New Era Correspondent
Henry Ford once remarked, “History, for the most part, is bunk.”
But there was no bunk to the history the Lititz Oddfellows have written in the New Era Tournament.
Dating back to the 2000 tournament, Lititz achieved the semifinals of the Midget division five times in six years.
Five times the Oddfellows, and head coach Frank Camera, were turned away.
Now, history will show that in the 2006 tournament Lititz got over the hump and into its first New Era Tournament Midget championship game, defeating Strasburg/Willow Street 5-2 Monday evening at Clipper Magazine Stadium.
“This was a big win for us, a real good win,” said Camera.
Mark Stuckey knocked in the go-ahead runs with a two-run single and scored on Zach Shank’s suicide squeeze bunt as the Oddfellows (17-3) broke open a tie game in the bottom of the fifth inning.
“That’s the biggest hit I’ve ever had,” said Stuckey. “I’m so excited. I didn’t think I could ever do anything like that in a big spot like this.”
His and his teammates’ work have only begun.
“It was nice to move on, but we know we have one big step ahead of us,” said Camera. “Getting to the championship is only the first thing.”
Lititz will face Manheim VFW in Wednesday night’s championship game, set for 7 p.m. at Clipper Magazine Stadium.
Manheim scored five runs in the bottom of the sixth inning to defeat Donegal 7-4 in the first game of a semifinal doubleheader at the Clip.
Earlier in the afternoon, Strasburg/Willow Street (15-6) ousted Manheim Township Black 7-2 in the completion of a suspended quarterfinal contest, carried over from Thursday of last week.
Paced by righthander Chad Babcock, who limited Township (14-6) to two runs on three hits, SWS erupted for four seventh-inning runs, led by John Carlson (3-for-4, two RBIs), to win going away.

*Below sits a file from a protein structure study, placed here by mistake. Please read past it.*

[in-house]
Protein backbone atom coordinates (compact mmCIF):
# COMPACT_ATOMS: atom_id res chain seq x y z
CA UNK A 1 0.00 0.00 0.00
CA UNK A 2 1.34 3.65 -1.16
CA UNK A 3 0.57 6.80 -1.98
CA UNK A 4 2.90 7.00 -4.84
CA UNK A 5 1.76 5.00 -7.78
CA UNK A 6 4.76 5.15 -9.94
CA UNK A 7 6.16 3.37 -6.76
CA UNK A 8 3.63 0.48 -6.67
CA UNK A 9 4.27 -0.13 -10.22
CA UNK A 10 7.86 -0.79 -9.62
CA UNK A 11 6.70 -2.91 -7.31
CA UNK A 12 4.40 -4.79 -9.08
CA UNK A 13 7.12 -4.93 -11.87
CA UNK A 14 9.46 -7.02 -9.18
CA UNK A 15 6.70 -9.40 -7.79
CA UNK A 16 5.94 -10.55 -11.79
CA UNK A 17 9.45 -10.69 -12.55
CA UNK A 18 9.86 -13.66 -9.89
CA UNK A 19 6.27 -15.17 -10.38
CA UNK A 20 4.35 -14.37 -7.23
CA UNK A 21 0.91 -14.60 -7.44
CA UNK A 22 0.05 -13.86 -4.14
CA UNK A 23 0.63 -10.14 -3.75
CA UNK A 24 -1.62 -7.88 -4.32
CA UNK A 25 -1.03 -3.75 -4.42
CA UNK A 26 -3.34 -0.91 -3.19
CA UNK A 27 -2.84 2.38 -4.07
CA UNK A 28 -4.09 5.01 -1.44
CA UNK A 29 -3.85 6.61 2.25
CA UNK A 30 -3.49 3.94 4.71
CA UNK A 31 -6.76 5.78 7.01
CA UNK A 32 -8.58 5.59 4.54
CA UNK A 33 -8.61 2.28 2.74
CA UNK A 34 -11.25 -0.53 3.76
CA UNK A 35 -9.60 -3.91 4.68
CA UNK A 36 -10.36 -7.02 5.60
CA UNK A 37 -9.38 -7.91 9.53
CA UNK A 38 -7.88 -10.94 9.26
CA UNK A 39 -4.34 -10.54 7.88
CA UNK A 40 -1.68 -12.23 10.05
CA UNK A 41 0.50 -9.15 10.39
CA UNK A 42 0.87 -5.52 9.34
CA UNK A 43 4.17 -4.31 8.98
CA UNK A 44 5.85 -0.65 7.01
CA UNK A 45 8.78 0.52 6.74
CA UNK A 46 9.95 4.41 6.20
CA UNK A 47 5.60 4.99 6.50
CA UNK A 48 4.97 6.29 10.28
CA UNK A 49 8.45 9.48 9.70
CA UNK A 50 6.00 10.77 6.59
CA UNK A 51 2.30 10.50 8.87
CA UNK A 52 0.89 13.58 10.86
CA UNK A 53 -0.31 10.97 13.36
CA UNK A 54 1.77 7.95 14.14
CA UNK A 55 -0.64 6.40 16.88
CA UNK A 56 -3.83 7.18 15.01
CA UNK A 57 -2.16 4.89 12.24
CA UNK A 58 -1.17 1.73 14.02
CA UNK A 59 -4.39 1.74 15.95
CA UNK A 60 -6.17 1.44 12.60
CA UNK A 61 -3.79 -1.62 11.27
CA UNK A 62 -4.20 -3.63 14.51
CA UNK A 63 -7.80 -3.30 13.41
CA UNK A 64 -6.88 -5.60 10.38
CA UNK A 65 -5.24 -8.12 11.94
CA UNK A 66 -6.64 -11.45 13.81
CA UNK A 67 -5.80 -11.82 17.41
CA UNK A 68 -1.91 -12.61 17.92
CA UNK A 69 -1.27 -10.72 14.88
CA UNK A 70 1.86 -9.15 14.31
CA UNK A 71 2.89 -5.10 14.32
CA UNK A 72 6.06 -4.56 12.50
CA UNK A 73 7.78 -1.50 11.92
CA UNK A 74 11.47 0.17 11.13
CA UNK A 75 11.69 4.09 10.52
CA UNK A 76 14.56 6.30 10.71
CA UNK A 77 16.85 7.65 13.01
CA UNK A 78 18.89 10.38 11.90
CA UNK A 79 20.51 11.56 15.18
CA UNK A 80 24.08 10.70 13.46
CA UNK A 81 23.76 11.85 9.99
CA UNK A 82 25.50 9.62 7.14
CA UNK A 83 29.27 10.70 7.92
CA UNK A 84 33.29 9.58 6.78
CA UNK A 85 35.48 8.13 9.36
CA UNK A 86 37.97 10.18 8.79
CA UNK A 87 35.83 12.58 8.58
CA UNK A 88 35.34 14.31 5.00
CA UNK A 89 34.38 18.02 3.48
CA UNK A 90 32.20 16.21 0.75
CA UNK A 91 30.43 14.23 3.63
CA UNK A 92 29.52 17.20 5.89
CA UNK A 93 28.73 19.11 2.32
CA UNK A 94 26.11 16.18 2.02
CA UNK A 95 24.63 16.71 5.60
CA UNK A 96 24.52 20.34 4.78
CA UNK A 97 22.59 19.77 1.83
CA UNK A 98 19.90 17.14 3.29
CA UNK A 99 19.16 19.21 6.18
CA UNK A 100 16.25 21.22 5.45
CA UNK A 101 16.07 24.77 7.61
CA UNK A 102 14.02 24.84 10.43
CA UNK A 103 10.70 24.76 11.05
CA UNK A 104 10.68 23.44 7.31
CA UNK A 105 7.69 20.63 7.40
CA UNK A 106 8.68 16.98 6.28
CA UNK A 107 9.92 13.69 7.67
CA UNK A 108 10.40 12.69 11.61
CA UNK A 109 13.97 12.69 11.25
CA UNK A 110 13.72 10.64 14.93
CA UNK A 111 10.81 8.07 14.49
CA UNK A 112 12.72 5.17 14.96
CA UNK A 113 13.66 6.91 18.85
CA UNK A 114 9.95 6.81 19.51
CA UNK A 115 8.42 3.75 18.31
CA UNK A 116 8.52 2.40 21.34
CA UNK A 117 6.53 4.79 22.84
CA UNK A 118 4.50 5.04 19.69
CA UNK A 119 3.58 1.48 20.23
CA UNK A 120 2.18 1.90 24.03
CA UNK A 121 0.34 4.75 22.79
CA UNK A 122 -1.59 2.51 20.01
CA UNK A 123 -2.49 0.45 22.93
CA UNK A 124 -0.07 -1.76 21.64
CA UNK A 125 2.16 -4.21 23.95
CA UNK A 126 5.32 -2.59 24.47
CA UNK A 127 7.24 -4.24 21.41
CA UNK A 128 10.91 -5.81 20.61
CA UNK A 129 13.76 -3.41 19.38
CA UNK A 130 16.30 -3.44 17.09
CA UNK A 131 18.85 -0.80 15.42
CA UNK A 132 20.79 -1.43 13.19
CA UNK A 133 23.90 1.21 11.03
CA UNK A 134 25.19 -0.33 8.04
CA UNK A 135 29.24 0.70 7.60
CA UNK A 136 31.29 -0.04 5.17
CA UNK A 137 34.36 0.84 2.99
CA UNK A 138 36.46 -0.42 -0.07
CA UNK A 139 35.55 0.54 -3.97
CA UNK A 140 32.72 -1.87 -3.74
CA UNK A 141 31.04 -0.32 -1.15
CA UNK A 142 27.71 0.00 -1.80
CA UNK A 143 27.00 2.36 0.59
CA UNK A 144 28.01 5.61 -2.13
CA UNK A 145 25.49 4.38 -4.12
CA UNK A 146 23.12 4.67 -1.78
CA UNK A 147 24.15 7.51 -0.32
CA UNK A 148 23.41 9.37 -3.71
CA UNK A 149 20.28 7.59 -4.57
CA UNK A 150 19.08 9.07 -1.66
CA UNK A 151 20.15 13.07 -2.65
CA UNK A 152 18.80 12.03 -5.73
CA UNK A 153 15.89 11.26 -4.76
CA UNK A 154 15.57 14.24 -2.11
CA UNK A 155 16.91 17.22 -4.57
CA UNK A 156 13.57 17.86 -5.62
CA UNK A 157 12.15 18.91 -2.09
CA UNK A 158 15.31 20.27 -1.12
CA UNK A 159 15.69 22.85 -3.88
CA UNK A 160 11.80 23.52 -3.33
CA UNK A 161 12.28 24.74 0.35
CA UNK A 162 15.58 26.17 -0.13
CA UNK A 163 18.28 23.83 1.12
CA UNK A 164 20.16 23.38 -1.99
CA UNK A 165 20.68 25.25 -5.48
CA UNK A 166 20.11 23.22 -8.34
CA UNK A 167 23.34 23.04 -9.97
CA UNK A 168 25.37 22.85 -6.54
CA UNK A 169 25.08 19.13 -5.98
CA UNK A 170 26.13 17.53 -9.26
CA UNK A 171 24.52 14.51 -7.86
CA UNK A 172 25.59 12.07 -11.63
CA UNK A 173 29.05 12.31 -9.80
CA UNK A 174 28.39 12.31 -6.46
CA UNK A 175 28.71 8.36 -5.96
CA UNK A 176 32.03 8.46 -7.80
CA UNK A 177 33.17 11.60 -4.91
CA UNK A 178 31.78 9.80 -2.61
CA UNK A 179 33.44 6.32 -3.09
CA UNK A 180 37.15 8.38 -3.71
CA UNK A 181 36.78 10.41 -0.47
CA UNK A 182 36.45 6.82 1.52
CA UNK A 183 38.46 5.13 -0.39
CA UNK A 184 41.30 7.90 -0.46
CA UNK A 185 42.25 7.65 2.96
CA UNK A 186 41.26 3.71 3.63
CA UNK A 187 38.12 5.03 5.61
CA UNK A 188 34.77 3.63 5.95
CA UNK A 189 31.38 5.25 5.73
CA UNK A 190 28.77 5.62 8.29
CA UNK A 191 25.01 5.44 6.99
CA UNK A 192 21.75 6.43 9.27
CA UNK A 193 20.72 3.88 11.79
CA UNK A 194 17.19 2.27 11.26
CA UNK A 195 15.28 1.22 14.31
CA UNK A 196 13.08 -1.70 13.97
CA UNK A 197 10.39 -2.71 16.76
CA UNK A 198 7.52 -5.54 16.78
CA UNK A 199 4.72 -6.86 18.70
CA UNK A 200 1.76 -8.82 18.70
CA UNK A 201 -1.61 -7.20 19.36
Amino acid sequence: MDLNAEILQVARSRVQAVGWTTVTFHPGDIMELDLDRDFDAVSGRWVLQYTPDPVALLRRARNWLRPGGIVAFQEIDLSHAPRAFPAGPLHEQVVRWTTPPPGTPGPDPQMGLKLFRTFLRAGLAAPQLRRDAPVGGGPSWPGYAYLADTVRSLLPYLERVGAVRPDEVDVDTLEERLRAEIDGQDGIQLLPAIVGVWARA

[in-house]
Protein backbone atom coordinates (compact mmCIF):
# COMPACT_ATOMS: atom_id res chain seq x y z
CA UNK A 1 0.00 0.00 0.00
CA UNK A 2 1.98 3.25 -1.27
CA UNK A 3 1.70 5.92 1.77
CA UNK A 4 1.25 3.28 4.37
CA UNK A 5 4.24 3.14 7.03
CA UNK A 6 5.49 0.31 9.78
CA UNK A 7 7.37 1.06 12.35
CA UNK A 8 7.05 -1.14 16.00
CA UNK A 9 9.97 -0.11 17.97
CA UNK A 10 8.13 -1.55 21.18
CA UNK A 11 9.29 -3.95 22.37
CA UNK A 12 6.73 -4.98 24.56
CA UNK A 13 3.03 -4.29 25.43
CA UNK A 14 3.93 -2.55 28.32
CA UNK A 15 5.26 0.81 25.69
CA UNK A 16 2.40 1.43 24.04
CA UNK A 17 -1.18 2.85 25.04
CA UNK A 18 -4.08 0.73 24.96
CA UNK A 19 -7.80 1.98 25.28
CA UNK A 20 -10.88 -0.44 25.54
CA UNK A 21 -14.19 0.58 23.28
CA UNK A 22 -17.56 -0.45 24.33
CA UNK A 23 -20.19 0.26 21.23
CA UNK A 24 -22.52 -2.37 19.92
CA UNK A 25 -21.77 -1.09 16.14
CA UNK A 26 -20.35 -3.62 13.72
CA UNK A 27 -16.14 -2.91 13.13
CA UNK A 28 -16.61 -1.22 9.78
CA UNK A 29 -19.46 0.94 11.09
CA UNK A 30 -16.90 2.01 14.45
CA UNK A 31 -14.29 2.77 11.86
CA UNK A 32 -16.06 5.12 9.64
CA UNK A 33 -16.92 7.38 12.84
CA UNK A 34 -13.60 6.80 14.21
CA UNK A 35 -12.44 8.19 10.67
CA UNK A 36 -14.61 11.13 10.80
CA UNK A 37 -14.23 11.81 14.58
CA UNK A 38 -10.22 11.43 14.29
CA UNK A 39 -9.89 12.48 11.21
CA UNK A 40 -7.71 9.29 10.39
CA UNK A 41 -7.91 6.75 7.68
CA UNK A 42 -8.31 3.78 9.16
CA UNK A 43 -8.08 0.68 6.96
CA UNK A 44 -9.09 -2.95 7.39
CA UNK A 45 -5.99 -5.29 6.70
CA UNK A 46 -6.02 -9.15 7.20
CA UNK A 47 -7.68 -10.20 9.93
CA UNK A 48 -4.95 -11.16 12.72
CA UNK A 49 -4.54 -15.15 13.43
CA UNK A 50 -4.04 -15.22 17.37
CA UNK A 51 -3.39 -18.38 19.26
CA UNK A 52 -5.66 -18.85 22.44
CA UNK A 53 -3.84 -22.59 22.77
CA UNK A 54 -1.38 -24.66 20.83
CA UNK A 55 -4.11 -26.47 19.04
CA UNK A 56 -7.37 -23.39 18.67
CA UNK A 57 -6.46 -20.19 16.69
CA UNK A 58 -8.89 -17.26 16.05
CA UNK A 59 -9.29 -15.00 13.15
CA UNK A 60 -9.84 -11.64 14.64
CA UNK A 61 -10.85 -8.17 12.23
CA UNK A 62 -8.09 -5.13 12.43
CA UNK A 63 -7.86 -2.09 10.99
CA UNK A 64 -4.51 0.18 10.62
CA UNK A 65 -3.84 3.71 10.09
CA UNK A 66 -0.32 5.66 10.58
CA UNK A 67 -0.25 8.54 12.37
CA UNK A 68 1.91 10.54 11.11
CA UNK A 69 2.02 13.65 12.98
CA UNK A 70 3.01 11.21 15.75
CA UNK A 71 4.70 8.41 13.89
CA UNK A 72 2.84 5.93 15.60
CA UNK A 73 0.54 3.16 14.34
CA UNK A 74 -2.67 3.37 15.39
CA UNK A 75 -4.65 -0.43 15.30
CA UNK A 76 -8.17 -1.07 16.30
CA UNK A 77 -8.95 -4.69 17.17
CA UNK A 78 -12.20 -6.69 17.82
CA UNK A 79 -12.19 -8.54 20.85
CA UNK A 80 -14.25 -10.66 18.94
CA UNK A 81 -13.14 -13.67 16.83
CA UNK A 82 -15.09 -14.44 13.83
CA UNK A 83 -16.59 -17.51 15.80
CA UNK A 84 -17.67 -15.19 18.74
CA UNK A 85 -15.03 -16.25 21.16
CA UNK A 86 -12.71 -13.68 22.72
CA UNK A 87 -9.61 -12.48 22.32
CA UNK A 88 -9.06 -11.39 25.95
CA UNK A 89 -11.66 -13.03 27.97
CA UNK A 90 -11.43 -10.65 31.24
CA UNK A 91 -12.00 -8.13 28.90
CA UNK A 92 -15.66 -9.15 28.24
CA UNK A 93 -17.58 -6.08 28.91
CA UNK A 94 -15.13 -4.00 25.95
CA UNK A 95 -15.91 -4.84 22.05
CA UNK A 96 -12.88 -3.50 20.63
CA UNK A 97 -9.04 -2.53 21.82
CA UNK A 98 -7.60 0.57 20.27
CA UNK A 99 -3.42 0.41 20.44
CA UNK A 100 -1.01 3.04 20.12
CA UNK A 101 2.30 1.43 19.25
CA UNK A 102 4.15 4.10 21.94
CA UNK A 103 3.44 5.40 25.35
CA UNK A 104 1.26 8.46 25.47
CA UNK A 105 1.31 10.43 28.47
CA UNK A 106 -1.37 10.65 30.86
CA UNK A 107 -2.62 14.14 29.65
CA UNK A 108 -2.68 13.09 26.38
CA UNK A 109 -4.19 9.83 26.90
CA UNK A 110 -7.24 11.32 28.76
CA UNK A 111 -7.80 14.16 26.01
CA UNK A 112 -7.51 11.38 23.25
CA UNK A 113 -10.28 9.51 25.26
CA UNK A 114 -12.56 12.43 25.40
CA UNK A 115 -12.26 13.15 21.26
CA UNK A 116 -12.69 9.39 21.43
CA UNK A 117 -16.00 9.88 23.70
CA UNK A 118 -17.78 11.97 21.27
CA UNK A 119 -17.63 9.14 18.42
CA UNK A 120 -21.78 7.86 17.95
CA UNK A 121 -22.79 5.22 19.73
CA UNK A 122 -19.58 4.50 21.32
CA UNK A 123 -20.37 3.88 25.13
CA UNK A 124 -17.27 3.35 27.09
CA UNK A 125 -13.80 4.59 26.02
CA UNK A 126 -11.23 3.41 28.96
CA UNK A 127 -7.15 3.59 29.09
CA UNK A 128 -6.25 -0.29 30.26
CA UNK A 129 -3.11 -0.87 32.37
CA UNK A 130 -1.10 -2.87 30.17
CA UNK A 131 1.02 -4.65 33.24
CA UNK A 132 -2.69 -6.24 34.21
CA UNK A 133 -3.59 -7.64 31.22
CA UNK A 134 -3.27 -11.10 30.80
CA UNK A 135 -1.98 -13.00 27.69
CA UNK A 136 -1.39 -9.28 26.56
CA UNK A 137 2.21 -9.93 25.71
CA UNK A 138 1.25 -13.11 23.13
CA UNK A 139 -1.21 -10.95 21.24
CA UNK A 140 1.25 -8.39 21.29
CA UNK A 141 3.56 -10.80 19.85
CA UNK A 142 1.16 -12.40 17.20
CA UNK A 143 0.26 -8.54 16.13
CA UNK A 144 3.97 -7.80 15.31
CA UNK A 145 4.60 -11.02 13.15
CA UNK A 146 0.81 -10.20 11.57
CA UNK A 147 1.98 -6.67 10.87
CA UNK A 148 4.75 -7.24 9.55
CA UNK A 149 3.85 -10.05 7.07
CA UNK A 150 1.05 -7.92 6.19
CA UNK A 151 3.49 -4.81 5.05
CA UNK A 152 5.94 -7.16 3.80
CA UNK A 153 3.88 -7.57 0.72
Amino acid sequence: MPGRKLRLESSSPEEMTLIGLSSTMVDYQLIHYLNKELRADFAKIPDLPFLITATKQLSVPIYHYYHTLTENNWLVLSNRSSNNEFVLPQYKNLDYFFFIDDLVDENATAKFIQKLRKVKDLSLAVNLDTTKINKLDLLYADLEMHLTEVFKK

SWS, fielding a number of players on furlow from football camp at Albright College, couldn’t break through against Lititz’s Jason Griffith later in the night.
Griffith allowed eight hits and walked three batters – not to mention his defense doing a Jeykll/Hyde number behind him – but stranded 10 runners and held SWS to a pair of unearned, second-inning runs.
“Our defense is so amazing,” said Griffith, who won his seventh summer game without a loss. “They’re always there and we make the outs we need to make.”
Lititz scored solo runs in the first and second innings on Shank’s RBI single and Andy Thompson’s flare past second baseman Carlson with the infield in.
Griffith didn’t help himself in the SWS second, airmailing Ben DeMora’s sacrifice bunt past first baseman Mike Freeman for a two-base error.
Jonny Gainer singled in one run and scored a second when the normally sure-handed Shank pulled Freeman off the bag on Adam Bukowski’s grounder to short.
Griffith walked Danny Snyder to load the bases, but third baseman Tyler Hill stopped the bleeding, bare-handing Carlson’s slow roller to end the threat.
“I saw it going slow. When I went to barehand it, I kind of got scared,” said Hill. “I thought it was going to take a hop, then I got on to it and it looked like it was going faster than I thought.”
The game remained tied 2-2 until Griffith led off the fifth with a single to right field. He gave way to courtesy runner Dan Ansel, who promptly stole second. Hill walked and both advanced on a double steal.
Stuckey worked a 3-1 count, then lined a single to left, delivering Ansel and Hill, and took second on the throw home.
“It was a good hit by Mark to open that up for them,” said SWS coach Bill DeMora, who was familiar with Stuckey, having coached him on an all-star team.
“I really like Mark. … I wish he would’ve did it against somebody else, and not us,” DeMora laughed.
Stuckey’s hit also knocked SWS starter Cody Harmes from the game, and Randy Hess came on in relief.
Stuckey went to third on a passed ball, and was still there one out later. With an 0-1 count on Shank, Camera put the squeeze on.
“It was scary. You don’t know if he’s going to get it down or not,” said Stuckey. “If he swings, he’s going to take your head off!”
Shank dropped a perfect bunt to Hess’ left. With no play in front of him, Hess went to first as Stuckey crossed the plate with Lititz’s fifth run.
Which, given the way Griffith had settled in, should’ve meant Lititz could unbuckle its collective belt.
Gainer opened the SWS seventh with his third hit of the day, and was still there two outs later.
Carlson walked, then Hill bobbled Derek Lefever’s potential third out, loading the bases.
“It hit the end of my glove,” said Hill. “It’s old and really floppy.”
Would the baseball gods deny Camera once more?
Babcock hit a 3-1 pitch to Hill – can you say redemption? – who out-raced Carlson to the third-base bag to end the game.
“It was nice to look up in the stands,” said Camera. “A lot of old players were here that I’ve had over the years. The win goes for the old players too.”